The port city of Fremantle, on Australia’s west coast, is like an old friend you haven’t seen for years. Time may have passed but the connection is felt immediately, and remains as strong as ever. It woos with its offbeat, hippie vibes, it’s glistening harbourside and cawing gulls, its role as the birthplace for much of Australia’s great live music and its trailblazing craft beer scene.
Once a separate town, Fremantle has been engulfed by greater Perth, and is only short trip from the capital’s centre (the train stop is minutes from the main café strip). It is not unlike England’s Brighton – the smaller and more eccentric seaside cousin of the big city to the north. Like Brighton, part of the city’s immediate charm is found in its ornate buildings and curving streets from another era, as well as the creative locals that inhabit them. Thanks to these eclectic souls, Fremantle is one of the must-stay places for anyone heading Down Under.
Live music is integral to the fabric of Fremantle and not just because it’s the final resting ground of AC/DC legend Bon Scott. Fremantle is the narrative backdrop for many a song penned by famous Australian musicians from Paul Kelly to The Waifs. And it wasn’t all that long ago that the rootsy John Butler (of John Butler Trio fame) could be found busking in the streets here; he now has a recording studio in the place he calls home.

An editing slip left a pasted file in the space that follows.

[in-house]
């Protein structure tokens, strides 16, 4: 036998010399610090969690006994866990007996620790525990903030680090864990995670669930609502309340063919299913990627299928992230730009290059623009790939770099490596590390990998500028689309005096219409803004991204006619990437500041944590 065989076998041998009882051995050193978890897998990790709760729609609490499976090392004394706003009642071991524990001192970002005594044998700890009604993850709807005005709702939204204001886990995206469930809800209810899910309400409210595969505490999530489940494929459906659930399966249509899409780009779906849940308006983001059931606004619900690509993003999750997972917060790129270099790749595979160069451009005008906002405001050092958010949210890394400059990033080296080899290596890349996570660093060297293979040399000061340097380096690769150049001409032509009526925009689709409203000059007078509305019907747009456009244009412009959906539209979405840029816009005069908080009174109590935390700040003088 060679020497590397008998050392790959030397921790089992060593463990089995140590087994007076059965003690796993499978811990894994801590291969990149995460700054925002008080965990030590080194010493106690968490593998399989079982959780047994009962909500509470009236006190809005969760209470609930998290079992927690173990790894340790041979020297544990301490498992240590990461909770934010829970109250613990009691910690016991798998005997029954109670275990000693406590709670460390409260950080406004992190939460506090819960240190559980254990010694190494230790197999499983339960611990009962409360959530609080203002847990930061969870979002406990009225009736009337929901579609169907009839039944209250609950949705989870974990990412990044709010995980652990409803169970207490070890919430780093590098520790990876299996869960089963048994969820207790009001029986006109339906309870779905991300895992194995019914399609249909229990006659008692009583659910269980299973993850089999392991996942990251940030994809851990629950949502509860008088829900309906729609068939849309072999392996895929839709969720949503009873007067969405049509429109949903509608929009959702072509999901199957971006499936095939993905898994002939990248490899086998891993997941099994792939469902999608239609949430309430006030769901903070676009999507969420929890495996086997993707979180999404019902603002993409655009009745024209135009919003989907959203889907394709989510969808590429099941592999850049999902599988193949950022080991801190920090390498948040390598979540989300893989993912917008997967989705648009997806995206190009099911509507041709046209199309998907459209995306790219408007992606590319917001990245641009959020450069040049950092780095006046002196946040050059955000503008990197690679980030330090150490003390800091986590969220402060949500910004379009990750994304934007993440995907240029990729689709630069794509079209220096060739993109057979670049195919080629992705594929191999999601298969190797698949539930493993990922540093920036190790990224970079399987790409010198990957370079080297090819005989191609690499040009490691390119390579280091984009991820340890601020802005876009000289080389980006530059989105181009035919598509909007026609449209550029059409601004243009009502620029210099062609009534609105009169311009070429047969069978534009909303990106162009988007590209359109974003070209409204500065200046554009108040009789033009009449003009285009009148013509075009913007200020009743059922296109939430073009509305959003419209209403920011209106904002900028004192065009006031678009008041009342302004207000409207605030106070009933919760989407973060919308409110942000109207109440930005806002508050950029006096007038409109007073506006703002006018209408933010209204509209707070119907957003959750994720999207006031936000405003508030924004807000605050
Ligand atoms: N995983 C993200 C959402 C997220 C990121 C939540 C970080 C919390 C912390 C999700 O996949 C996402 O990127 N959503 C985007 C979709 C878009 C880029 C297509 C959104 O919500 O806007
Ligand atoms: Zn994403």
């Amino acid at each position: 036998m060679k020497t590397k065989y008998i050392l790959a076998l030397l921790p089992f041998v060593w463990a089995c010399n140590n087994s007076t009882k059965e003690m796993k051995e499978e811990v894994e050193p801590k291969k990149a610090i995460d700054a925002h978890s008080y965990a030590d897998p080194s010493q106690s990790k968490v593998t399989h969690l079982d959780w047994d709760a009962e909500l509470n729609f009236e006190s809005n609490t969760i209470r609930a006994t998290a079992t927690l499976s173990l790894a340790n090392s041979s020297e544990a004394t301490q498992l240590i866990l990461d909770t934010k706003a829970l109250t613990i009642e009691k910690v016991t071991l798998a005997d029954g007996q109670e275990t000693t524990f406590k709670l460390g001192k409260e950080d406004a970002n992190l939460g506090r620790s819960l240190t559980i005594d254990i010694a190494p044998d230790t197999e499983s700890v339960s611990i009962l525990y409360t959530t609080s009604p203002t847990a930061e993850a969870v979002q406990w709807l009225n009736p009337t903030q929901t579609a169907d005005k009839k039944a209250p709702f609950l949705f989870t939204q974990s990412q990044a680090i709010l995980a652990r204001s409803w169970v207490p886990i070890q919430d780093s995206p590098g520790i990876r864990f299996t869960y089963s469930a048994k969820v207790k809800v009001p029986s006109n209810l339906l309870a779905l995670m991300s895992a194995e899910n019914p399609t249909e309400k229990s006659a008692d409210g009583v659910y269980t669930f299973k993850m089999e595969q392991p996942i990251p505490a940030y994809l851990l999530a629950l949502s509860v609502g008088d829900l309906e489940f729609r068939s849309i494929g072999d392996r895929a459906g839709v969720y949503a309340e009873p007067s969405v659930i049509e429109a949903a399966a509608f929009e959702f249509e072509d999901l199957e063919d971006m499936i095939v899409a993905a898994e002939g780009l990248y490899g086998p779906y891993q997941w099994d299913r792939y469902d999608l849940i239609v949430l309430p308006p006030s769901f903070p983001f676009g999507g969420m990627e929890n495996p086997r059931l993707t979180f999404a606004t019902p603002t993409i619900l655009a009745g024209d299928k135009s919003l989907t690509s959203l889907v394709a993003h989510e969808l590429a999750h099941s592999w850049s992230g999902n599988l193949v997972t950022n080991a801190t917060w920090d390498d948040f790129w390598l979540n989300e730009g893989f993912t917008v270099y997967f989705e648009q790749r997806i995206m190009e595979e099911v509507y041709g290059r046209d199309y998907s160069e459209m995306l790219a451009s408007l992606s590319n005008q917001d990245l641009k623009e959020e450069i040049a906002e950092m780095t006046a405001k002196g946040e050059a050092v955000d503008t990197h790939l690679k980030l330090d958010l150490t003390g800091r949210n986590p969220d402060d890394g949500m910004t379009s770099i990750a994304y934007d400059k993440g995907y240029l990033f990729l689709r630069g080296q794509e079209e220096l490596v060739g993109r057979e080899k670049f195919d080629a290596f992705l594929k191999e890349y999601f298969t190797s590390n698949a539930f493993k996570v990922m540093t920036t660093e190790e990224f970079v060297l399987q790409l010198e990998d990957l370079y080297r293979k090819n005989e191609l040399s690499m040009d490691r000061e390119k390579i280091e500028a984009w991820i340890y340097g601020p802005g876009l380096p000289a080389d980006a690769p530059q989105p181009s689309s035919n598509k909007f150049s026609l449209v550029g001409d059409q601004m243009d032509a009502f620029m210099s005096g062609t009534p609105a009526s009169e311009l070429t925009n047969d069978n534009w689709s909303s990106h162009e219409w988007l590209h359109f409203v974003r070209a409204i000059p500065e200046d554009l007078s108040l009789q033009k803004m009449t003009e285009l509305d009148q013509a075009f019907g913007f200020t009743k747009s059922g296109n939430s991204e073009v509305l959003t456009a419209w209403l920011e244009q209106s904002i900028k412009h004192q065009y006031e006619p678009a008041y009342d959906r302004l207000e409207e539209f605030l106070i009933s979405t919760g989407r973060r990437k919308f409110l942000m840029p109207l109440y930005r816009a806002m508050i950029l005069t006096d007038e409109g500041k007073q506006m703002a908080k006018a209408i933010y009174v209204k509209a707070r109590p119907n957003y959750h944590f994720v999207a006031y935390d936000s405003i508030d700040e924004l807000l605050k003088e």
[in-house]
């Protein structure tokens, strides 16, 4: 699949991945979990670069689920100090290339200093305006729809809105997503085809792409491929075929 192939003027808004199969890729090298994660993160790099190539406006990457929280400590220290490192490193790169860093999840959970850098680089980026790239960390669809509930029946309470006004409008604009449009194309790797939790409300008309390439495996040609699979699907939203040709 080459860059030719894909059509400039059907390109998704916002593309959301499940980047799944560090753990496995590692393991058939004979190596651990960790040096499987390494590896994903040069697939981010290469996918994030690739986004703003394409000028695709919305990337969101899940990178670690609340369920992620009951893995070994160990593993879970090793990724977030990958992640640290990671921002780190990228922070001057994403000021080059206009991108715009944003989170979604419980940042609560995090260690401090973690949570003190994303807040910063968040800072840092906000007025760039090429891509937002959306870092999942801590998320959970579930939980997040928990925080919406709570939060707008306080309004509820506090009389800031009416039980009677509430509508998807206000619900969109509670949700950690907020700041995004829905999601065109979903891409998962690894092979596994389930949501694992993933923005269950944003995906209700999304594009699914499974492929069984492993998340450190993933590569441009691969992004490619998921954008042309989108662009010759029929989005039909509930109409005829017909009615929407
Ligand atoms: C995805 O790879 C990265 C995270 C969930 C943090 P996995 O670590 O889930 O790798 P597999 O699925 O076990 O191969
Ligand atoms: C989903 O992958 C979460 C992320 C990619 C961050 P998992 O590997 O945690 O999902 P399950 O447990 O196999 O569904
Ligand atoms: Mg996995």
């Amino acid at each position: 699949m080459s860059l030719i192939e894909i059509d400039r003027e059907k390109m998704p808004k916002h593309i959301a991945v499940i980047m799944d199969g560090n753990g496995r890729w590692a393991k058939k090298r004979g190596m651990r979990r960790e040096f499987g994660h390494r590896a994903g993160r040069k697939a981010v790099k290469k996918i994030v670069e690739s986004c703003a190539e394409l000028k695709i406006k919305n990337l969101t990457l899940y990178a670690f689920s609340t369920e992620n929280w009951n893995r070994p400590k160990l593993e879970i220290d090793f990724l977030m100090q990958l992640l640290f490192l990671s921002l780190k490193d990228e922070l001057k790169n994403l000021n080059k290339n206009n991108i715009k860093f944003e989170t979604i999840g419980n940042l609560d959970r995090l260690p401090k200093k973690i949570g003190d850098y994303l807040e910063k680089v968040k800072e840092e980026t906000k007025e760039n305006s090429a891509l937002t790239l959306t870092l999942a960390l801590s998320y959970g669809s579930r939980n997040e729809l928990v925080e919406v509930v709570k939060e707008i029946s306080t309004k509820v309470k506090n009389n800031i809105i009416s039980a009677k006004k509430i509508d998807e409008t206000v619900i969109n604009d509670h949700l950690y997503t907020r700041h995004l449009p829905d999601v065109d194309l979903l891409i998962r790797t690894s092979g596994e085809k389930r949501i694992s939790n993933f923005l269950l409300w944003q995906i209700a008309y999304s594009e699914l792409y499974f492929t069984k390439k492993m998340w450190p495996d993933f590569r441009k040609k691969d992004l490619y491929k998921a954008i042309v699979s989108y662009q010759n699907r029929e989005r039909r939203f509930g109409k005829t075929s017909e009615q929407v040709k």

There’s still plenty of music to be heard in Fremantle today, whether at the family-friendly Fremantle International Street Arts Festival (streetartsfestival.com.au; held annually around Easter) or from the slew of buskers outside Fremantle Markets on the weekend. The best live music venue in Fremantle is the long-standing and somewhat grungy Mojos Bar where genres range from reggae to rap – and everything in between. Also check out the listings for the Fly By Night Musicians Club, an iconic not-for profit operation that’s hosted homegrown talents like Tame Impala, San Cisco, Katy Steele and Eskimo Joe. While they get some bigger indie names in, many gigs still only cost a tenner.
Finally, if you can time your visit for it, get yourself to the Fremantle edition of St Jerome’s Laneway Festival (fremantle.lanewayfestival.com) which brings local and international acts to town at the tail end of summer.
Mixed-media, painting, portrait photography, found-object sculpture, immersive installations, electronic gigs and fashion shows…. yes, gallery-goers visiting Fremantle’s PS Art Space (psas.com.au) in the historic West End are in for a treat. Home to the state’s largest concentration of independent artist studios, Fremantle has very much established its own scene.
Further proof of this city's creativity can be seen at the nearby Moores Building (fac.org.au/moores-building) – tie in your visit with breakfast in the back yard garden. The contemporary gallery is managed by the Fremantle Art Centre, another worthy destination which hosts a free summer concert series on Sundays and is home to an exceptional gift shop. FOUND is full of locally designed ceramics, high quality stationery, and creative trinkets you probably don’t need, but you will really want to have.
However, there is now a handful of smaller drinking establishments earning the love of the locals. Mrs Browns in North Fremantle, housed in a Victorian terrace, is one stand-out example. From malbec to merlot, wine is the focus here with around 30 options on the menu. Pull up a chair in the intimate courtyard to while away a balmy afternoon.